Decision 2234S – State of California (Department of Developmental Services)
Decision Date: January 31, 2012
Decision Type: PERB Decision
Description: The charge alleged that the State of CA (DDS) unilaterally transferred work outside the bargaining unit and failed to bargain over the installation of surveillance cameras in a work area. SEIU appealed the Board agent’s partial dismissal of the charges.
Disposition: The Board upheld the partial dismissal of an unfair practice charge because the charge failed to establish a prima facie case that DDS unlawfully transferred work out of the bargaining unit. The charge failed to allege that the work in question had been done previously and exclusively by unit members. The Board also upheld the dismissal of the charge concerning surveillance cameras because it was untimely.
Perc Vol: 36
Perc Index: 114
1000.01000 – In General; Test for Subjects Not Specifically Enumerated
To prevail on a transfer of work theory, the charging party must establish as a threshold matter that its bargaining unit had previously and exclusively performed the duties at issue. Where unit and non-unit employees traditionally have performed overlapping duties, the employer does not violate its duty to negotiate in good faith merely by increasing the quantity of work that non-unit employees perform and decreasing the quantity of work that unit employees perform.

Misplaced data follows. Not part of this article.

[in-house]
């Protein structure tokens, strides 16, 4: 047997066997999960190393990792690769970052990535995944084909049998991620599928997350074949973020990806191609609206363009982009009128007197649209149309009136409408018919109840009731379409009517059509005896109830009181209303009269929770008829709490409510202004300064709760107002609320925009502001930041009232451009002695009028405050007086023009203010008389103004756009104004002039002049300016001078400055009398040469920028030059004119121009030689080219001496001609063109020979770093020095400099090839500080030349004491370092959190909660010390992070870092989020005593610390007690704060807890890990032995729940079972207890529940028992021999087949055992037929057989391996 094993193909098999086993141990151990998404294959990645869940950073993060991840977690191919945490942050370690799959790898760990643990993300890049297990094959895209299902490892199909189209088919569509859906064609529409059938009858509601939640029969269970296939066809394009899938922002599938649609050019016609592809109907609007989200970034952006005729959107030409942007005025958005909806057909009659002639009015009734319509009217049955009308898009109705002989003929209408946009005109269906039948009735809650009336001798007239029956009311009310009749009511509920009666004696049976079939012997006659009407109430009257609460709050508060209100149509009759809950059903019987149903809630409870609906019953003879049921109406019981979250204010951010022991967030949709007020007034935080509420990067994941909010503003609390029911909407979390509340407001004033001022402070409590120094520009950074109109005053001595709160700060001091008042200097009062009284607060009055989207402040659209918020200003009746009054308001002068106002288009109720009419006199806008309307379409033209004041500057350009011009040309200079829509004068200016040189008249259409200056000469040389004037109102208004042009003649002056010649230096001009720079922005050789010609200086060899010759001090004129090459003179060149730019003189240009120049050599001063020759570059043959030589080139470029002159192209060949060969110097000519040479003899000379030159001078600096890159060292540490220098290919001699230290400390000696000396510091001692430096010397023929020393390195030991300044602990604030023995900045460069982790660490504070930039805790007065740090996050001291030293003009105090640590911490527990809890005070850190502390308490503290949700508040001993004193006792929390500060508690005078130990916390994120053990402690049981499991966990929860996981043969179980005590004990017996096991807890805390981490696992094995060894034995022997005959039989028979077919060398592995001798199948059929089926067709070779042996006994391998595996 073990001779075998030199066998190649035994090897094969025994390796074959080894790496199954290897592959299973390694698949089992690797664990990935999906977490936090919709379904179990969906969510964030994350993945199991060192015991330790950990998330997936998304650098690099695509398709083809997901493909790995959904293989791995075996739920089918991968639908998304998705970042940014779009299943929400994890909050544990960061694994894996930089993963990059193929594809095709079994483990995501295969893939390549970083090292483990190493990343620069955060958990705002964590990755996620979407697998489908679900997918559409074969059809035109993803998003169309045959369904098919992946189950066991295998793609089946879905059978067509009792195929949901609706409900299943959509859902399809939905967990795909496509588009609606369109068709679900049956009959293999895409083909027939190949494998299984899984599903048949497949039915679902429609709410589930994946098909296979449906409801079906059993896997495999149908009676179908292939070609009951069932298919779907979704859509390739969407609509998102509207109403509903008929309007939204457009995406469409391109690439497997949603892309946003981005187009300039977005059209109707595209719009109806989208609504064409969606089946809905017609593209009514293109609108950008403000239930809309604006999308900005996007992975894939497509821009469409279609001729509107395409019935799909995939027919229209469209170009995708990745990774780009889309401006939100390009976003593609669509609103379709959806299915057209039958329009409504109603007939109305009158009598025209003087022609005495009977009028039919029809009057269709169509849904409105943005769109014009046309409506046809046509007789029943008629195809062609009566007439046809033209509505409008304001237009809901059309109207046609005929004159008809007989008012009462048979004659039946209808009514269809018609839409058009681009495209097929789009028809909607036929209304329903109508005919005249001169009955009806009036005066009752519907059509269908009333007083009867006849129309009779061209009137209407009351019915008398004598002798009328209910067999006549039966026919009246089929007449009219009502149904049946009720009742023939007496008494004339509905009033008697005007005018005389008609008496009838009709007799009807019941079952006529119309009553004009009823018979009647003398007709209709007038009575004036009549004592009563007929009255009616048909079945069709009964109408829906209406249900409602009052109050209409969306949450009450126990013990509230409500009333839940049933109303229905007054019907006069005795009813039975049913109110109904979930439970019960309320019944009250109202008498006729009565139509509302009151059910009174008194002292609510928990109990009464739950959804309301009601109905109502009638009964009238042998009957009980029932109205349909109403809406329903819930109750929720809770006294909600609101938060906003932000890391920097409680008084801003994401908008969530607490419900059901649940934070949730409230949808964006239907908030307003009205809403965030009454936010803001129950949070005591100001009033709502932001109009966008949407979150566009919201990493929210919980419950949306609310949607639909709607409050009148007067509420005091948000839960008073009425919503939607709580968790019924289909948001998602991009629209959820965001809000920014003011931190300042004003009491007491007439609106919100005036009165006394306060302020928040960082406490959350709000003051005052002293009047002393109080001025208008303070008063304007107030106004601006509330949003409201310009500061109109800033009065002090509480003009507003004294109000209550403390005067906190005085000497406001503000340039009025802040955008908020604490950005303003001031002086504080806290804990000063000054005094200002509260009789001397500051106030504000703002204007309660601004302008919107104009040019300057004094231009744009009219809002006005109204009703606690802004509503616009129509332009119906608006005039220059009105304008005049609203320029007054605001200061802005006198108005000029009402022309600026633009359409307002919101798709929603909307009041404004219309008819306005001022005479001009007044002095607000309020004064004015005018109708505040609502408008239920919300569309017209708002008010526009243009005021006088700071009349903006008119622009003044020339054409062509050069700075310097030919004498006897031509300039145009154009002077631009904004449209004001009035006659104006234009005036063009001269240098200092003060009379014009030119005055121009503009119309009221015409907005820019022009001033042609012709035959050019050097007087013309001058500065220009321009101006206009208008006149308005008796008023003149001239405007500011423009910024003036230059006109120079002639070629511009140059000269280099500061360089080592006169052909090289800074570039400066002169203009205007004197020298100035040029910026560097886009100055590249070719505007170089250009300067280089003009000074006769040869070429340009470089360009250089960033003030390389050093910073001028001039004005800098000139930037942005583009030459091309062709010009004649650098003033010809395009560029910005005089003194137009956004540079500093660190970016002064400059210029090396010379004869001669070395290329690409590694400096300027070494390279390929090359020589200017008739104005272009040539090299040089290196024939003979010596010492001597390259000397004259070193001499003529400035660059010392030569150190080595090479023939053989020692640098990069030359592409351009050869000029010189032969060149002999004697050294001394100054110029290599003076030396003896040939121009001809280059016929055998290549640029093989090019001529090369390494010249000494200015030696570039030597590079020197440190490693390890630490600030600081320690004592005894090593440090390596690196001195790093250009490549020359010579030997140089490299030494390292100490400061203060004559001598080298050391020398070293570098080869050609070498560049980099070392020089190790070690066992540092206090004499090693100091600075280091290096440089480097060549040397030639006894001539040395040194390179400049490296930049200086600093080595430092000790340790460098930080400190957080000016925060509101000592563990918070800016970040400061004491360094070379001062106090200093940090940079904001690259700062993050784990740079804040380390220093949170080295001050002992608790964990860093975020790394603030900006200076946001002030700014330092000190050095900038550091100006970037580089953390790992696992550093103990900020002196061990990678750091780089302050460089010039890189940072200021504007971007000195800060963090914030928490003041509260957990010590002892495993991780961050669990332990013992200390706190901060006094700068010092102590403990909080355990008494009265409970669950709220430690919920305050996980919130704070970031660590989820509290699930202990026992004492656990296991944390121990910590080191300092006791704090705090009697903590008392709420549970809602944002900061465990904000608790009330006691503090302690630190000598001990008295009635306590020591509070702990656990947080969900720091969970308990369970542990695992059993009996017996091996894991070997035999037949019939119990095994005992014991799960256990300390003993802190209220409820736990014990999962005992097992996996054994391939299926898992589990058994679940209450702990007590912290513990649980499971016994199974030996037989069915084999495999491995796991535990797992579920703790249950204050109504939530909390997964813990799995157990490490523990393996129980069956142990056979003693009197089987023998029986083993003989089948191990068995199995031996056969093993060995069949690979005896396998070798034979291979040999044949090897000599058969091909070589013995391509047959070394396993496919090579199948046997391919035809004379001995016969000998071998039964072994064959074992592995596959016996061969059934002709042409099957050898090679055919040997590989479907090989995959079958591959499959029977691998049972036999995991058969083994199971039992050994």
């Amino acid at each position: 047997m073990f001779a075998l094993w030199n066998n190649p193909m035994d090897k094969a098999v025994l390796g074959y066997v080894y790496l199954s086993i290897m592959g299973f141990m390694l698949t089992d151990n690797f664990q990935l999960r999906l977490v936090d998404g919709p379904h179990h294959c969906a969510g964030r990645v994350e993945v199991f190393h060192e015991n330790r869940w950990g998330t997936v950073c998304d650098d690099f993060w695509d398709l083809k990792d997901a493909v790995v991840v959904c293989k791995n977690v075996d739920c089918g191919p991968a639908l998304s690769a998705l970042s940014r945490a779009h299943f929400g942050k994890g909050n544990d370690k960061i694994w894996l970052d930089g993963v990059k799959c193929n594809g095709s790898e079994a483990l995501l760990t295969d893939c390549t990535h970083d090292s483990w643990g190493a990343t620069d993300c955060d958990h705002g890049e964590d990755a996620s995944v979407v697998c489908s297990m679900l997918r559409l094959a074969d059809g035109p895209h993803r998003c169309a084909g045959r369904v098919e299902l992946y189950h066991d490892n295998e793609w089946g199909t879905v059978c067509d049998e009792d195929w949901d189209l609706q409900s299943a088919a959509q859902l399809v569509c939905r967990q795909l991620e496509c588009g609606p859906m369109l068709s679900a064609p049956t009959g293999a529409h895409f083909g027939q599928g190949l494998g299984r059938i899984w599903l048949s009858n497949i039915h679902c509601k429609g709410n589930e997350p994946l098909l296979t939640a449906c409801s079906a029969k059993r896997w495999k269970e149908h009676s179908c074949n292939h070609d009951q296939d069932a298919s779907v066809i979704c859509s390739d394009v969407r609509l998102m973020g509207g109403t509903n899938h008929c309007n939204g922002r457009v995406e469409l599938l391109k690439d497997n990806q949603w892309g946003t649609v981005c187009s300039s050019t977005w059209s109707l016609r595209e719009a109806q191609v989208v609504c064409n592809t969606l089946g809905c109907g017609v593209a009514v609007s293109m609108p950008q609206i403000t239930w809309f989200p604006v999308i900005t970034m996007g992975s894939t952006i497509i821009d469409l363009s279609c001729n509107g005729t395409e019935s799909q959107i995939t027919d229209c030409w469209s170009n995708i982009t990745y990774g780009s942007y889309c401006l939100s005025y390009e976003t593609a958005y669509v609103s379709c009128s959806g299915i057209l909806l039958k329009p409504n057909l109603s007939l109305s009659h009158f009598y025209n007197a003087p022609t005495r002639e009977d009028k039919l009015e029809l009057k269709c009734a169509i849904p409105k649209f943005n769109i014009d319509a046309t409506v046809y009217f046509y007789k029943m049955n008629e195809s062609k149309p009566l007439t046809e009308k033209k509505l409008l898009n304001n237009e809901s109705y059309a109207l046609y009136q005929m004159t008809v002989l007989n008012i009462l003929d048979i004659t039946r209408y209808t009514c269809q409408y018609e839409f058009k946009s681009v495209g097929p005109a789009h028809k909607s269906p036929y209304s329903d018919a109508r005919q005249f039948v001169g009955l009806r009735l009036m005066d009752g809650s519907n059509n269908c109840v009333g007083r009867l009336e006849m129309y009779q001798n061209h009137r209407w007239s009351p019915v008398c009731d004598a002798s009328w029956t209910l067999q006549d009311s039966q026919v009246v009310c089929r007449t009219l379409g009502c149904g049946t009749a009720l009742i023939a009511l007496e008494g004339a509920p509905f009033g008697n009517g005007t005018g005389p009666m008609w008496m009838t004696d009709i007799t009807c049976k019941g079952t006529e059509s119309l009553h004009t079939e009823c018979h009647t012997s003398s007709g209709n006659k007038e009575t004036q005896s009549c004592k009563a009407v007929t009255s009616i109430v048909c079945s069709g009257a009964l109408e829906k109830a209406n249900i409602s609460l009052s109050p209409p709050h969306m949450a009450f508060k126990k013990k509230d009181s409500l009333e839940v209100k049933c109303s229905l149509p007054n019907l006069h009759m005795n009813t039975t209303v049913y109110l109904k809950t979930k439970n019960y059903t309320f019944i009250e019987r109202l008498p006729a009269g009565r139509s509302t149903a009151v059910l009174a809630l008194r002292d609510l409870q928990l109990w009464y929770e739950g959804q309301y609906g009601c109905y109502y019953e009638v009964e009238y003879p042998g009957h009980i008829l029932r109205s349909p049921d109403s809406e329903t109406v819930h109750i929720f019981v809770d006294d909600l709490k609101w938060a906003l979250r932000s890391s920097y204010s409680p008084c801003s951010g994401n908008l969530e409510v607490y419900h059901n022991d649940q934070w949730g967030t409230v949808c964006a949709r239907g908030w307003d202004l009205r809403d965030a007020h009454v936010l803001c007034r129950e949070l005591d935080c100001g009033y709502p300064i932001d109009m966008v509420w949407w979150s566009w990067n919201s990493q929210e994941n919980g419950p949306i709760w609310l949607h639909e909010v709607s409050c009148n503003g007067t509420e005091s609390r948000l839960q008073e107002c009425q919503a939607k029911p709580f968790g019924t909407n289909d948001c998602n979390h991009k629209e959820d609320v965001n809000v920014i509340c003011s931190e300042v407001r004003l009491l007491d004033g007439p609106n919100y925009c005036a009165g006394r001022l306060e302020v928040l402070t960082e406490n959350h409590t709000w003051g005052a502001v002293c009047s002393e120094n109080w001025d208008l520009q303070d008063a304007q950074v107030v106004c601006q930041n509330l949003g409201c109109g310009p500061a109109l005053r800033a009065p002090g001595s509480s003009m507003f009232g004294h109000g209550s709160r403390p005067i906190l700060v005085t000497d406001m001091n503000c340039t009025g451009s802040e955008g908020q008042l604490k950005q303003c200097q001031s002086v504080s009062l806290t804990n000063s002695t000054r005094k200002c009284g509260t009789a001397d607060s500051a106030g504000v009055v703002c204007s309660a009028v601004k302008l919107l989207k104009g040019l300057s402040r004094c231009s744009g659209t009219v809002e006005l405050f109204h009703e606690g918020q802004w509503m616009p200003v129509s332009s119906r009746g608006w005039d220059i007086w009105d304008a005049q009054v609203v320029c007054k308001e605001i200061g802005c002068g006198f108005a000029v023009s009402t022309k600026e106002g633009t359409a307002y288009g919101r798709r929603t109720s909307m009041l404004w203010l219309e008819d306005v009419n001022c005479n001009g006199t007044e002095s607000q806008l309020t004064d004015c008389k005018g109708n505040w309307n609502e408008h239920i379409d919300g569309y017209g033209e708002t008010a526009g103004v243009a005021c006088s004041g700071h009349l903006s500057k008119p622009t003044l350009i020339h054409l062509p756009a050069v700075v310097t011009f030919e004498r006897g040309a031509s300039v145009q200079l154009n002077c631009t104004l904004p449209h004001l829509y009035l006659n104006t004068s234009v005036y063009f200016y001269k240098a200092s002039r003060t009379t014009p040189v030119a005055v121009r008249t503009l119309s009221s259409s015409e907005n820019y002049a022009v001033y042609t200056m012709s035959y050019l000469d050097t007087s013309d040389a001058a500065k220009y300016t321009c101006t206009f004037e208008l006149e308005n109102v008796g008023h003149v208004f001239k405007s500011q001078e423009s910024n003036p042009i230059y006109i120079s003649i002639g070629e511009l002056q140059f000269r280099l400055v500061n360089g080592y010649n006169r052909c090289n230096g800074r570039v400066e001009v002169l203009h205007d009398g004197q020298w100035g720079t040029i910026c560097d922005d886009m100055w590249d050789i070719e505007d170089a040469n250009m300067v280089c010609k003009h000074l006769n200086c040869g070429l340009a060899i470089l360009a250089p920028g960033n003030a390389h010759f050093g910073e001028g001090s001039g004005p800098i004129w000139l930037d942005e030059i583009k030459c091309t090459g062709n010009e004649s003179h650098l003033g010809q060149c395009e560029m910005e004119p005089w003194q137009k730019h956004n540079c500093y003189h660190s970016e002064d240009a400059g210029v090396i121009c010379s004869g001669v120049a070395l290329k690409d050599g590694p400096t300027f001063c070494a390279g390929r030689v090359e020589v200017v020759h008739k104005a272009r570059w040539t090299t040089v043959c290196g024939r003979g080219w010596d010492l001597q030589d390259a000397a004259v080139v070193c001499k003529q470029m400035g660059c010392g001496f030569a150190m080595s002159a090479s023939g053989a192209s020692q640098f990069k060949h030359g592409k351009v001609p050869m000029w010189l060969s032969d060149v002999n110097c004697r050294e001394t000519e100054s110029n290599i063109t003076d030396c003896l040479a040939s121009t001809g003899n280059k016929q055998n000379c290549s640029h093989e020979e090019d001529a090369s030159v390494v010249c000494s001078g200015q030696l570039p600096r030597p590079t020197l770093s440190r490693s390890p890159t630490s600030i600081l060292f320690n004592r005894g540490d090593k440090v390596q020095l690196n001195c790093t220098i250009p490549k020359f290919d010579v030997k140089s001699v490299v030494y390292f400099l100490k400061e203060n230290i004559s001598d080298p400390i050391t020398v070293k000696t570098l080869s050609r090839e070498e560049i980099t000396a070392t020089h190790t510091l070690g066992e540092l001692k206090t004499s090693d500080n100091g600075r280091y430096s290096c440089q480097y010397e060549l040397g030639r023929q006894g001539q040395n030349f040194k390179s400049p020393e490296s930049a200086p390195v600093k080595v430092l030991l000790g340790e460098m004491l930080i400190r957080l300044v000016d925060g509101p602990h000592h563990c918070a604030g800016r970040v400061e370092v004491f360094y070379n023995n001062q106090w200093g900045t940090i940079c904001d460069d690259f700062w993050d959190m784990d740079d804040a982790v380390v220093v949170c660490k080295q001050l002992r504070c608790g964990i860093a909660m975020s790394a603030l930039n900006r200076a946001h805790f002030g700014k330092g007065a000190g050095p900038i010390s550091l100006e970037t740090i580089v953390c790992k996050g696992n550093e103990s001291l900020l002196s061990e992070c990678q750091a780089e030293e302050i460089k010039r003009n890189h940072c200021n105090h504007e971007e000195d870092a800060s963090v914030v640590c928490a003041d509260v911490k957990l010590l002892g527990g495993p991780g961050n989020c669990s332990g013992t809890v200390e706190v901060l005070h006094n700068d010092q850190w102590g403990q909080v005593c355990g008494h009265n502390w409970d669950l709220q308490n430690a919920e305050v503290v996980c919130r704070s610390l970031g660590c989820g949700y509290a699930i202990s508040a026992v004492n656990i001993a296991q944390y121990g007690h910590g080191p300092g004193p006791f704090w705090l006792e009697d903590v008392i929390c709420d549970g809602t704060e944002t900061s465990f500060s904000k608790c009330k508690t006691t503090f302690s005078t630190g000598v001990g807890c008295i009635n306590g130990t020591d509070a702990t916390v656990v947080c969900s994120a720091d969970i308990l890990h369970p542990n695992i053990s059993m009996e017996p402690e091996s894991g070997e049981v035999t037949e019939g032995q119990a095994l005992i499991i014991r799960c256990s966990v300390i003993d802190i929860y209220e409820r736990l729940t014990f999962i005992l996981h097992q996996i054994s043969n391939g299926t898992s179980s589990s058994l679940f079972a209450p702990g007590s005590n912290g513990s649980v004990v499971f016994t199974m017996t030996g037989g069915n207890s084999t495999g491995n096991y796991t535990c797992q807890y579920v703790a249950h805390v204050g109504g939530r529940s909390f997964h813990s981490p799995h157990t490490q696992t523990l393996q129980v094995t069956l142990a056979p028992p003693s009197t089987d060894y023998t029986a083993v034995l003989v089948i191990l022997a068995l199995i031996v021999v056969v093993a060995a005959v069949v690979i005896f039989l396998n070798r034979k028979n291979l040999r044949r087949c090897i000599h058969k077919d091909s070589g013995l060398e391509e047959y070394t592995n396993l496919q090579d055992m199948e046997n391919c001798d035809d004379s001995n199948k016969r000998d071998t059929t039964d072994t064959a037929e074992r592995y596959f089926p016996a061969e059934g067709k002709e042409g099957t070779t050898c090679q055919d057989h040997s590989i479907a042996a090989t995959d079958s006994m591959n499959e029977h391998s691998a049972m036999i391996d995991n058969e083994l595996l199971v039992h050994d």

1101.01000 – In General
Dills Act section 3514.5(a)(1) prohibits PERB from issuing a complaint with respect to any charge based upon an alleged unfair practice occurring more than six months prior to the filing of the charge. In this case, the employer allegedly refused to bargain over effects of a unilateral change, then allegedly refused to bargain twice more thereafter. The second and third requests to bargain reiterated the first request. The statute of limitations began to run when the charging party learned of the employer’s first refusal to bargain and thus, the employer’s initial refusal to bargain fell outside of the statutory period. In the absence of changed circumstances, subsequent failures to bargain about a prior change do not constitute new violations so as to bring the dispute within the statute of limitations.